This sentiment is perceived to mean that two people may need drastically different exercise programs and food intake strategies in order to improve fitness and get all the nutrients they need, but this just isn't case, with the exception of medical conditions. For instance, a food allergy to nuts might cause a severe reaction or even death in one person, and for another, the same food is perfectly healthy, that's a dramatic exception, but not the rule.
However, even between those with allergies and no allergies, we would still find that all the aspects of the body were still pretty similar. Both would still need balanced nutrition with about the same amount of daily requirements of the same nutrients from the same food sources, except of course those causing the allergic response.
Any person not getting enough vitamin C will develop survey. No exceptions ever. No human produces vitamin C, which is why we need to consume it (vitamin C rich foods are your best source). Nobody is "different" in this regard.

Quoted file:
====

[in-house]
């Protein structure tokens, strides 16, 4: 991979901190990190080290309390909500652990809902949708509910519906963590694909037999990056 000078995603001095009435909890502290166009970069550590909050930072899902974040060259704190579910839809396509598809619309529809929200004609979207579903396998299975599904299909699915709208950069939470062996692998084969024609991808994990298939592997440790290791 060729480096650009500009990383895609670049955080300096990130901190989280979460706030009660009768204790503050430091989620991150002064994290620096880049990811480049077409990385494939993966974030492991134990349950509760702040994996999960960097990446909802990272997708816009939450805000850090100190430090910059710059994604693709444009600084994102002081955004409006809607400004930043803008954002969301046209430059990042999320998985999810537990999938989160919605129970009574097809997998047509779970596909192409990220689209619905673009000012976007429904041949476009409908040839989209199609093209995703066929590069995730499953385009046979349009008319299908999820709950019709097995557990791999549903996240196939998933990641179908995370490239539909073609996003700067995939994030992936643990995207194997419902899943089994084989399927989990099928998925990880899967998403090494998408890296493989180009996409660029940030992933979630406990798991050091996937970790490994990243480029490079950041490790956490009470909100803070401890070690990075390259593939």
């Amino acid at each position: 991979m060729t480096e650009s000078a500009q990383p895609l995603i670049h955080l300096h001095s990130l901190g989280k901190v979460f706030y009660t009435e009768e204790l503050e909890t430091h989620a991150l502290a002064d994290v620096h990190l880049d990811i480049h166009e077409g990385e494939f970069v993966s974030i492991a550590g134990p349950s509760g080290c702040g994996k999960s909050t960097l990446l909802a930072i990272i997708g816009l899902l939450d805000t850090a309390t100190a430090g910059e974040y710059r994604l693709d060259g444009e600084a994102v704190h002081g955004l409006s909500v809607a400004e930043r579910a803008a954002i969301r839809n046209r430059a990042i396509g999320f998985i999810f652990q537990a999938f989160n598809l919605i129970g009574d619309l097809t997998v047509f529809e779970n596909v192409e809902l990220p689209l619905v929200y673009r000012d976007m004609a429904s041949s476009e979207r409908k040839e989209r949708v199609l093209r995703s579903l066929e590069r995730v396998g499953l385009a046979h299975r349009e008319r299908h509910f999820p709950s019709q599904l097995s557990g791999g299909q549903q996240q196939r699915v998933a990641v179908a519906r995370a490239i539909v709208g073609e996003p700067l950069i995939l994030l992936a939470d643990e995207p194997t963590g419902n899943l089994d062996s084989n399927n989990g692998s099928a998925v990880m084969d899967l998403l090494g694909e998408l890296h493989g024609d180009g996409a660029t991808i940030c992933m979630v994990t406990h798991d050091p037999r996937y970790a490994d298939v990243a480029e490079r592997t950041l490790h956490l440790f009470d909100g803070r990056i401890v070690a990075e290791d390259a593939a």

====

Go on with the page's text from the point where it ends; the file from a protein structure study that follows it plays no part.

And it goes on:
If women don't get adequate amounts of folate in their diet prior to and throughout pregnancy, serious birth defects like spina bifida can occur. This is why many countries fortify foods with folate, and why women are recommended to consume a balanced diet and take folate supplements. This is true for all women, no exceptions.
People who don't exercise cannot become physically fit. It's the exercise that stimulates change. This true for every person.
What happens with the "everyone is different" mantra is that people become convinced that they are immune to fat loss because they are "different". Or self proclaimed diet and exercise guru's use the "difference" argument to sell and promote unfounded strategies after convincing people that only their special program addresses their "differences".
Interesting. When I'm in an exercise lab looking at oxygen and carbon dioxide breathed in and out, I see the same variables at play in everyone; no exceptions ever. When people increase fitness, any person can observe telltale signs of physiologic adaptation, which are the same in everyone.
I've never had any person not get stronger when they exercise, except when overtraining (which includes emotional suffering as well as performance losses).
Lets's do a quick systems check: